Criminal prosecution of the owner of a tower crane whose collapse led to the deaths of two New York City construction workers in a 2008 accident will proceed next month. On Sept. 19, a state Supreme Court judge rejected a motion to dismiss negligent homicide charges against James F. Lomma, his former head mechanic and two firms the owner controlled.
Paul Schechtman, attorney for Lomma, says he has made “no final decision” on whether to request a judge or jury trial, but sources close to the case say a jury trial is more likely. Judge J. Thomas Farber ruled against the defendants' motion to dismiss the case or drop criminal charges. They had claimed prosecutors presented “skewed” facts to the grand jury.
In 2010, Manhattan District Attorney Cyrus Vance Jr. indicted Lomma, 64; his former employee, Tibor Varganyi, 63; and two of Lomma's firms: New York Crane and J.F. Lomma Inc. They face charges of second-degree manslaughter, second-degree assault, criminally negligent homicide and second-degree reckless endangerment. Defendants pleaded not guilty to the charges.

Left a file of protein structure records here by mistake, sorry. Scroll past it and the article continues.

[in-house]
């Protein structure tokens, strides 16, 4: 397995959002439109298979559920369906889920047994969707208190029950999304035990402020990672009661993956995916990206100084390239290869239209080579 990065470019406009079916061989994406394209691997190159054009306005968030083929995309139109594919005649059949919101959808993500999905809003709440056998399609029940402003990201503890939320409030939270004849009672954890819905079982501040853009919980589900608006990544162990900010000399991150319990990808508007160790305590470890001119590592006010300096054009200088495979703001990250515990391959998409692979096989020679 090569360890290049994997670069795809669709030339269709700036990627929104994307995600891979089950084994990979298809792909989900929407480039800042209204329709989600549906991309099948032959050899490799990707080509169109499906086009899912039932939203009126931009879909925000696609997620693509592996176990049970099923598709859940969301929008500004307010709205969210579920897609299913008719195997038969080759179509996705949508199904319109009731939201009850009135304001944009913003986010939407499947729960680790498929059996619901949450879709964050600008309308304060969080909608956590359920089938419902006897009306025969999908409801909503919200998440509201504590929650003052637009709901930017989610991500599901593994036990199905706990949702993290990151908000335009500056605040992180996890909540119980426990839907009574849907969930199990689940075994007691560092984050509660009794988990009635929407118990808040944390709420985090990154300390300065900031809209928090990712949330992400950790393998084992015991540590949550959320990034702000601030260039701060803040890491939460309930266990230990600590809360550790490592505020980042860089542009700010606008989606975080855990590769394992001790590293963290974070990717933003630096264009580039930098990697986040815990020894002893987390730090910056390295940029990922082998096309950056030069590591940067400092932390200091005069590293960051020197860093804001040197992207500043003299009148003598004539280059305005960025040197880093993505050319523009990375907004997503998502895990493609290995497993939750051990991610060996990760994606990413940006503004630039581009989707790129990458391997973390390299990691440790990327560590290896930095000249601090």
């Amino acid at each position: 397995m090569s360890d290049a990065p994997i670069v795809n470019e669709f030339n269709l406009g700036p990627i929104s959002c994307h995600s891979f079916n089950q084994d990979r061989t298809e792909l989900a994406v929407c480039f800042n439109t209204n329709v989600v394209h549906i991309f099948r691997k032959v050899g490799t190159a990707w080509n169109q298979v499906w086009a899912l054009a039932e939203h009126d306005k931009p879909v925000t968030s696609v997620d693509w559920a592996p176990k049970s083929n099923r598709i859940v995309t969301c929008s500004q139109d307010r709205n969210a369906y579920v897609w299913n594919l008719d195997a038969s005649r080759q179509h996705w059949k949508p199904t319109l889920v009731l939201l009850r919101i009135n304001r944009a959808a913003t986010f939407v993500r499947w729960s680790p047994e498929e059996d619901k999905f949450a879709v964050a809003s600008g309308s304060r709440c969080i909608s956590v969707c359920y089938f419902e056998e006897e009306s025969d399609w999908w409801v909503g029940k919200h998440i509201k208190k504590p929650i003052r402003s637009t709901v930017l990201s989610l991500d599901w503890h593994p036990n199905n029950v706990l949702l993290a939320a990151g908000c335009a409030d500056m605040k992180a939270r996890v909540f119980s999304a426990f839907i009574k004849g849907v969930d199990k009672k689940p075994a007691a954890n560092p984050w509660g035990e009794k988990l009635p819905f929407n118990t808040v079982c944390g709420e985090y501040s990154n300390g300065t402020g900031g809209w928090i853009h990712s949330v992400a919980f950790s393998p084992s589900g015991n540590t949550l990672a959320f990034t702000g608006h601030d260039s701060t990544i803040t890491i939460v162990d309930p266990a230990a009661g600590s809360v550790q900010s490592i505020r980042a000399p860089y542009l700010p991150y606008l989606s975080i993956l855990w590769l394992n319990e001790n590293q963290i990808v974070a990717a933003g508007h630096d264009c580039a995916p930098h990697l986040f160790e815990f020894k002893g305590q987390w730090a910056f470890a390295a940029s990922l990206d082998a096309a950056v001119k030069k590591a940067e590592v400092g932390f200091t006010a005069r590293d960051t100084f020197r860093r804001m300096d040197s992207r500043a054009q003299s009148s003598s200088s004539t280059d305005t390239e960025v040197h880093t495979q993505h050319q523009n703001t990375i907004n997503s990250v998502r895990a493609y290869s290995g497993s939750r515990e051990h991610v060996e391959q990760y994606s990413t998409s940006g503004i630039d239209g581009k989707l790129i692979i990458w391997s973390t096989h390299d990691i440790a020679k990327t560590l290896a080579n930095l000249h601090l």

Prosecutors blame Lomma, Varganyi and the firms for the deaths of union crane operator Donald C. Leo and another worker, Ramadan Kurtaj, arguing that the defendants' failure to correct a rotator gear, which snapped, caused the crane to collapse.
“As long as the grand jury could draw inferences of guilt, it does not matter that a trier of fact could draw inferences of innocence,” Farber said. “These will ultimately be questions of fact for a trial jury to resolve.” As set, the trial will follow by just a few months the acquittal of three construction managers in a criminal case also pushed by the prosecutor. That trial was triggered by the deaths of two city firefighters in the 2007 fire at the former Deutsche Bank high-rise, which was being demolished.